Some thought he was nuts, risking so much in what remains, let's face it, a mighty dangerous race, but Mario never bothered to try to explain himself. In his mind, he had always been a racing driver, and always would be, and if they couldn't understand that, well, it was their problem. "I always figured I was put on this earth to drive race cars," he once said to me, which is why, at the age of 63, he found himself at the Speedway last week, that experience to work, running laps at 225mph without bringing sweat to his brow.

Then he had the accident which may have been the biggest of his life. It wasn't his fault, just, as he said, the consequence of "getting involved in someone else's mess", but it amounted to a miraculous deliverance, for the umpteenth time in what he knows has been a very blessed career. And I hope that this time he means it, that he will never again be tempted to drive 'one last time'. As Allievi said, there is no one like him. Never has been; never will be.

Ecclestone Wants 'Lottery' Qualifying System

Previous article

Ecclestone Wants 'Lottery' Qualifying System

Next article

Bring On the Young Lions, Says Ecclestone

Bring On the Young Lions, Says Ecclestone
Load comments
The F1 champion who became an Indy king in his second career Plus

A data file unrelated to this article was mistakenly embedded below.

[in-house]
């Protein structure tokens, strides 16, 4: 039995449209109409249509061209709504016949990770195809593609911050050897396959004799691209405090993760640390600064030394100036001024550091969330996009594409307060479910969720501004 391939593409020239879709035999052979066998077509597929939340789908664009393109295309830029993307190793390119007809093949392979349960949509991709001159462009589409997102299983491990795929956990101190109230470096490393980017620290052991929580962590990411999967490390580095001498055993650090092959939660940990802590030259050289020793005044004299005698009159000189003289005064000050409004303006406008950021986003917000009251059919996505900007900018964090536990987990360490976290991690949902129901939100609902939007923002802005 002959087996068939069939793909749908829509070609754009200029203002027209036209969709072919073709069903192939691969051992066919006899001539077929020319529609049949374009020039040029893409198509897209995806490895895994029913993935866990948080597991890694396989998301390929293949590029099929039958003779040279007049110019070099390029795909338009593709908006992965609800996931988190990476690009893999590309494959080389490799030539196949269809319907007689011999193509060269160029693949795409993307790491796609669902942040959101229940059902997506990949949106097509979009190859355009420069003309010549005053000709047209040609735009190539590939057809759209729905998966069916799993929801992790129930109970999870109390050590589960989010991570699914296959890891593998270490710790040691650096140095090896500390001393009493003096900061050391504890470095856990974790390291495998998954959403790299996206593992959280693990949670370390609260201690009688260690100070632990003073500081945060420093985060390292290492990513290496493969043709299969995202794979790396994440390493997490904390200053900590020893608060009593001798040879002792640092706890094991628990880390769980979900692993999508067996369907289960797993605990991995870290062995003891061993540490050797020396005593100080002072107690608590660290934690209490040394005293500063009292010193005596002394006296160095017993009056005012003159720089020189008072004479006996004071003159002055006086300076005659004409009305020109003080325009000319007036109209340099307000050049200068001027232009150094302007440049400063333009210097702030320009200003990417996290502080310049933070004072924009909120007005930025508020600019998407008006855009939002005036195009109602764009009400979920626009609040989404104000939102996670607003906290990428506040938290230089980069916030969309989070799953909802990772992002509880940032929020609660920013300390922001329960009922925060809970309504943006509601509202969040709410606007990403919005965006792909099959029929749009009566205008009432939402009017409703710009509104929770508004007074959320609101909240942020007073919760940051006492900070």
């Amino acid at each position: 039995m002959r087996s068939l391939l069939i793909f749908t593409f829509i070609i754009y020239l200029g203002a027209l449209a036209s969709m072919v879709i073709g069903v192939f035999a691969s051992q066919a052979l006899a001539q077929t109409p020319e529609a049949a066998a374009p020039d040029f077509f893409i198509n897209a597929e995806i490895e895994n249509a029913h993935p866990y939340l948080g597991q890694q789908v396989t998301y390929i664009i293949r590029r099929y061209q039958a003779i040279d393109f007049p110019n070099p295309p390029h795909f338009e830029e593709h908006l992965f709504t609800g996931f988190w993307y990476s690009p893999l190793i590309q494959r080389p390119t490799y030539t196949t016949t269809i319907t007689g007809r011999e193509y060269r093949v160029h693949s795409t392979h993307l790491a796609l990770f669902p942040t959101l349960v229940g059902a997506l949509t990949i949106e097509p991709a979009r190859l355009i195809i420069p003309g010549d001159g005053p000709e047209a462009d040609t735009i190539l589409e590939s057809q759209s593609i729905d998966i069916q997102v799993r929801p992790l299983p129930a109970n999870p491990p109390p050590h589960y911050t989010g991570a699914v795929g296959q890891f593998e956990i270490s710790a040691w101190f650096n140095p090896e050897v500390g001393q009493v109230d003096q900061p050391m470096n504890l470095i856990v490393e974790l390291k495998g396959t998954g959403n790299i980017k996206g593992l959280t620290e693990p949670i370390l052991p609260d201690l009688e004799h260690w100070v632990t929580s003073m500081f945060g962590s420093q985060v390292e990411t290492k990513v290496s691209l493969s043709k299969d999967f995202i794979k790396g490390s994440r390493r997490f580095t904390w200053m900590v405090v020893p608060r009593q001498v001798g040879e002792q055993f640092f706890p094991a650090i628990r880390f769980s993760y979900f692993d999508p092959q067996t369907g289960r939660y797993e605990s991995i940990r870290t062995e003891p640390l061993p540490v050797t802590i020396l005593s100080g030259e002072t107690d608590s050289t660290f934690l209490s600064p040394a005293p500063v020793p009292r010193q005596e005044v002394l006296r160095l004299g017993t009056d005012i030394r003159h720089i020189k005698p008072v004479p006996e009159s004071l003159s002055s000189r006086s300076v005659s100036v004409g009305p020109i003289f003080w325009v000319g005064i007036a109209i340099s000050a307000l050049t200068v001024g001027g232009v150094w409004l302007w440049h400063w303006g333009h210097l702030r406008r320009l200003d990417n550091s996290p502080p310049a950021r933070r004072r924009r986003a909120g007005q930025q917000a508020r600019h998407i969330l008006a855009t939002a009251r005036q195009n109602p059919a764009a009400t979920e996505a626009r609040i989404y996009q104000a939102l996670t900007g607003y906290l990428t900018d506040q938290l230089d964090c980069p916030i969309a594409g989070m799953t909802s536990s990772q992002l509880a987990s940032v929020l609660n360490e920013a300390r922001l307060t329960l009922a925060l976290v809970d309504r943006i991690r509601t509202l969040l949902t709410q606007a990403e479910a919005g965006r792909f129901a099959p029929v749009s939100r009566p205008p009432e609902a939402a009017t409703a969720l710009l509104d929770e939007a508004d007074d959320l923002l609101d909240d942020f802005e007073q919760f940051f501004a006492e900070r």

The F1 champion who became an Indy king in his second career

Emerson Fittipaldi’s decision to go racing with his brother led to him falling out of F1, but he bloomed again on the IndyCar scene. NIGEL ROEBUCK considers a career of two halves

Why Mercedes is pleased to be in the Hungary hunt at a 'Red Bull track' Plus

Why Mercedes is pleased to be in the Hungary hunt at a 'Red Bull track'

Mercedes ended Friday practice at the Hungaroring with a clear gap to Red Bull thanks to Valtteri Bottas’s pace in topping FP2. But there are other reasons why the Black Arrows squad feels satisfied with its progress so far at a track many Formula 1 observers reckon favours Red Bull overall

Formula 1
Jul 30, 2021
How Red Bull endured its second car crash in two weeks Plus

How Red Bull endured its second car crash in two weeks

OPINION: Red Bull was justified to be upset that Lewis Hamilton survived his British GP clash with Max Verstappen and went on to win. But its attempts to lobby the FIA to reconsider the severity of Hamilton's in-race penalty were always likely to backfire, and have only succeeded in creating a PR disaster that will distract from its on-track efforts